The activation energy calculator developed by us is also generally called the Arrhenius equation calculator, this calculator can help you calculate the minimum energy is required for a chemical reaction to happen in a stable equilibrium. Like, how much energy is required to light a candle, or maybe how much energy is required to burn a piece of wood.

Activation energy is the energy required for a chemical reaction to occur at the minimum temperature under stable conditions. This can be referred to as the threshold energy level; if you don't supply this amount of energy, the reaction will not take place in any condition made fit for it. Activation energy is required for all most all the types of reactions, for example, combustion.

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You can find the activation energy for any reactant using the Arrhenius equation which is stated as follows Eₐ = -R * T * ln(k/A)

- where:
- R — Gas constant. It is equal to 8.314 J/(K•mol);
- T — Temperature of the surroundings, expressed in Kelvins;
- k — Reaction rate coefficient. It is measured in 1/sec and dependent on temperature;
- A — Pre-exponential factor (also called the frequency factor), also expressed in 1/sec. This coefficient does not vary with temperature and is constant for a reaction; and
- Eₐ — Activation energy of the reaction.

The following is how to use the moment of inertia calculator:

- Begin with measuring the temperature of the surroundings in which the reaction is taking place. For a general reaction, you can assume the room temperature (25 °C).
- Then further, choose your reaction and write down the frequency factor. For example, for reaction 2ClNO → 2Cl + 2NO, the frequency factor is equal to A = 9.4×109 1/sec, which means the frequency at which the product is being created under equilibrium.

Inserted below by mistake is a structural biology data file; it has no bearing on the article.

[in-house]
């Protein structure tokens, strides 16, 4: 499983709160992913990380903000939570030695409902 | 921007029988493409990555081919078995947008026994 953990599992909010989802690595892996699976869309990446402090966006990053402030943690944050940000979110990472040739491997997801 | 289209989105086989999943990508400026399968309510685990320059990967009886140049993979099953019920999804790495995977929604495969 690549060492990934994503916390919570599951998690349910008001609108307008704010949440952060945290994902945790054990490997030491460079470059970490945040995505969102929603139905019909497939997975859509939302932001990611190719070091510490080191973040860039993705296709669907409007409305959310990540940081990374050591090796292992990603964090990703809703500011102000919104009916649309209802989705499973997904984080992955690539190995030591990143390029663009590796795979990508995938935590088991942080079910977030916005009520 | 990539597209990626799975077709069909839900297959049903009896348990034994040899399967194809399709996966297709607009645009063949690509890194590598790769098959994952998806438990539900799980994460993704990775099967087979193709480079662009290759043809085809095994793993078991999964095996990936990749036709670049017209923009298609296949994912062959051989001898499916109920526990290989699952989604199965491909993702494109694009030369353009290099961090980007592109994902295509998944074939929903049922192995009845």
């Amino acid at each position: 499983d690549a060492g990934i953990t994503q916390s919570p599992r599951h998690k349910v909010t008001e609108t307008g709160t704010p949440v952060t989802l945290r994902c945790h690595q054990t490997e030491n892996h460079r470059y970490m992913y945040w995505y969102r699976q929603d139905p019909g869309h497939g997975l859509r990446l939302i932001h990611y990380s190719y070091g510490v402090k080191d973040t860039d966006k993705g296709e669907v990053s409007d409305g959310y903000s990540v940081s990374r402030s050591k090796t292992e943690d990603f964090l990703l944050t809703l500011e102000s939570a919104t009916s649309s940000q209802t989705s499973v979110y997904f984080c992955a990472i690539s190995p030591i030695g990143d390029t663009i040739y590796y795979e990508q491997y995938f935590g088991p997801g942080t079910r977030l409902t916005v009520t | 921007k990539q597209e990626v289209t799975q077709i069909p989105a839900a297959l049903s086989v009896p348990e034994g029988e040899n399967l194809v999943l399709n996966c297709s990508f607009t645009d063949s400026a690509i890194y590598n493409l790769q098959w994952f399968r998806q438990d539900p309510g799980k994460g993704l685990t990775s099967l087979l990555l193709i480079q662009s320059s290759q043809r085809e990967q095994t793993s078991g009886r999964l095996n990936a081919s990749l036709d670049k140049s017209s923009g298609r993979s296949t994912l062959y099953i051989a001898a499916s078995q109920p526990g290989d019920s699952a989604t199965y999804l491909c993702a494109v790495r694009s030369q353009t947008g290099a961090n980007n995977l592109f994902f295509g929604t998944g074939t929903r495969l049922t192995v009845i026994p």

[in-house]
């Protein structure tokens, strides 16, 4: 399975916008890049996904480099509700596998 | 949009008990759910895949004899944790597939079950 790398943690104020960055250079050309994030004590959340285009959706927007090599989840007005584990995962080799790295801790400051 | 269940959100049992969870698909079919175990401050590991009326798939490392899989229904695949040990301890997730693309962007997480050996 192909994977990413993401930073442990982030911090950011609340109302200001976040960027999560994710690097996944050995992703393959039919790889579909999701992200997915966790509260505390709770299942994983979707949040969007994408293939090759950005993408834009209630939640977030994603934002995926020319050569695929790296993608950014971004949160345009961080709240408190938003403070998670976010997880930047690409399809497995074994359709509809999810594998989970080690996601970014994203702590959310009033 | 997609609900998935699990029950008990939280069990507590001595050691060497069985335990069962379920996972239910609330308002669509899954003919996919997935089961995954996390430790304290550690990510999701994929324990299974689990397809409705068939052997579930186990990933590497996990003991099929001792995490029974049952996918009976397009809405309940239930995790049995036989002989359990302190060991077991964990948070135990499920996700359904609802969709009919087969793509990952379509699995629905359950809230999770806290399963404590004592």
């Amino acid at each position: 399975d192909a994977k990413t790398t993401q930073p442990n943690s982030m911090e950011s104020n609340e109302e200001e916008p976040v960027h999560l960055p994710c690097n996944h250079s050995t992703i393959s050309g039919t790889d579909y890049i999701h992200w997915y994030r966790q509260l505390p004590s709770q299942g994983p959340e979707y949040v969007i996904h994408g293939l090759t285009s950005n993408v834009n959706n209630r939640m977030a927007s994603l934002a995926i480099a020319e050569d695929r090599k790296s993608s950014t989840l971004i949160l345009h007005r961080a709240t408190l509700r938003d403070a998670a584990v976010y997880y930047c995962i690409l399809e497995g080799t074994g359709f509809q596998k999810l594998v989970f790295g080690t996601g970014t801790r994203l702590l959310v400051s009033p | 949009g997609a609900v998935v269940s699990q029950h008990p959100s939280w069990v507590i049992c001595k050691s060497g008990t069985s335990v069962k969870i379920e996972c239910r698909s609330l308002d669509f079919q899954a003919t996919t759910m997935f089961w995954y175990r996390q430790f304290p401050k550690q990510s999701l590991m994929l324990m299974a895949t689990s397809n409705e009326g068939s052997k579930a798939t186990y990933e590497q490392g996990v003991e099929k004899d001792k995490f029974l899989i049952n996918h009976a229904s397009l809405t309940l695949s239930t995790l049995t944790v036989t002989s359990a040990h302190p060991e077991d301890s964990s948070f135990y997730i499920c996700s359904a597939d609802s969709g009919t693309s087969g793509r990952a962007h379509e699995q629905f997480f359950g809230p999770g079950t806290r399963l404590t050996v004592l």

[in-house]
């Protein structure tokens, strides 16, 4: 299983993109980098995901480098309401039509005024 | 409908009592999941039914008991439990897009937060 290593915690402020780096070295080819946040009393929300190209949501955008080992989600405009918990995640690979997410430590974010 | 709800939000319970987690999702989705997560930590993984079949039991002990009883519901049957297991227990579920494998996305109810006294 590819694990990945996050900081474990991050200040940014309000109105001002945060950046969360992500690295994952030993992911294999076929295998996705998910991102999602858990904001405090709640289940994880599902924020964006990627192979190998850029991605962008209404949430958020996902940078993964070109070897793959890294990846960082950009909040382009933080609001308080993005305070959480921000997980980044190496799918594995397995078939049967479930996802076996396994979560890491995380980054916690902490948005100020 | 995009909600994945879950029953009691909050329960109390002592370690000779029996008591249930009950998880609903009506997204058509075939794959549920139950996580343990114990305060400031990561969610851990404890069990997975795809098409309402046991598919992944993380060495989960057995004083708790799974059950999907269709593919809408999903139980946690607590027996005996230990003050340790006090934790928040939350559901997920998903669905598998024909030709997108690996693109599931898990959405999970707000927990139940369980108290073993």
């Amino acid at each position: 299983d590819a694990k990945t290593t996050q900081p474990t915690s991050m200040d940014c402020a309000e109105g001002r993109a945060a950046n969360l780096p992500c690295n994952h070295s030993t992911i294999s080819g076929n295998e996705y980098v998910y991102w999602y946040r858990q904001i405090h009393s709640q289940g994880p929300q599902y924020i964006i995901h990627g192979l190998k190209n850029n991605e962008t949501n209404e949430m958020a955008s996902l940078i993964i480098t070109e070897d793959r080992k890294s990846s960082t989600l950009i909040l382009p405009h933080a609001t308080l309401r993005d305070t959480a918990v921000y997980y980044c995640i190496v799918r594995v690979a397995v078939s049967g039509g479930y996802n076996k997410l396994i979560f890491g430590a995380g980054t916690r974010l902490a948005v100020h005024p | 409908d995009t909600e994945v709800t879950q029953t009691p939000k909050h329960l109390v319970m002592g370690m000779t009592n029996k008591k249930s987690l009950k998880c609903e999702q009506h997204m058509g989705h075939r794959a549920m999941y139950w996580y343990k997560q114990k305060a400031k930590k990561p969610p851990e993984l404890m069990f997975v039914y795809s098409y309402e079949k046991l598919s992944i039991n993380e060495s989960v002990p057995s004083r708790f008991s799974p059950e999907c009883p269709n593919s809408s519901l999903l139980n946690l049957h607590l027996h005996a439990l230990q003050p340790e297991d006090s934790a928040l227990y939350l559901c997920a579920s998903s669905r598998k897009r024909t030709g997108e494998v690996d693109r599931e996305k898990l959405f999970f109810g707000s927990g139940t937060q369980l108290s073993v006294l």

- Choose the reaction rate coefficient for the given reaction and temperature, this can be scientifically determined or pre-known. And now Input all these values to our activation energy calculator. You will see that the calculator will find the activation energy very efficiently and effectively with few seconds.

**Question 1:** The rate of a reaction quadruples when the temperature changes from 290 to 330K. Find the energy of activation of the reaction assuming that it does not change with temperature.

**Solution:**

Given that:

The Temperature T1 = 290K

The Temperature T2 = 330K

The reaction constants K2 =4K1

Now, by substituting all the values we get,

The activation energy this required is Ea = 1,103276.8/40

= 27,581.9 J/mol

Hence Ea = 27.5819 kJ/mol

**Question 2:** Find out the activation energy, considering that k = 2.75 X10^-2Lmol Also, the pre-exponential factor here is 20M.

**Solution:**

Let R happens to be a gas constant whose value is 8.314 J/ molK, therefore

ln 2.75× 8.314j/molK400K = Ea (the activation energy)

Ea = 21.91 kJ/mol

Hence, the activation energy is 21.91 kJ/mol for this reaction.

**1. What is the activation energy equation?**

The activation energy for any reactant under suitable temperatures and conditions can be found using the Arrhenius equation. The formula is Ea = -R * T * ln(k/A). Here R is the gas constant, T is the temperature, k is the reaction rate coefficient, Ea is the activation energy of the reaction, and A is the pre-exponential factor.

**2. How to find activation energy?**

The activation energy of a reaction can be calculated using this method which states that the user should, Divide the reaction rate coefficient by the exponential factor and find the log of the value. Multiply it with the gas constant, temperature.

**3. What happens at activation energy?**

The activation energy for the forward reaction is the amount of free energy that must be added to go from the energy level of the reactants to the energy level of the transition state in any state before equilibrium is achieved.

**4. Is activation energy zero or negative?**

Although the energy changes that result from a reaction can be positive, negative, or even zero, before a reaction can occur, an energy barrier must be resolved in both situations.

**5. Does the activation energy change with temperature?
**

As the temperature increases, the molecules move faster and therefore collide more frequently. The molecules also carry more kinetic energy.and hence this leads to the increase in the activation energy.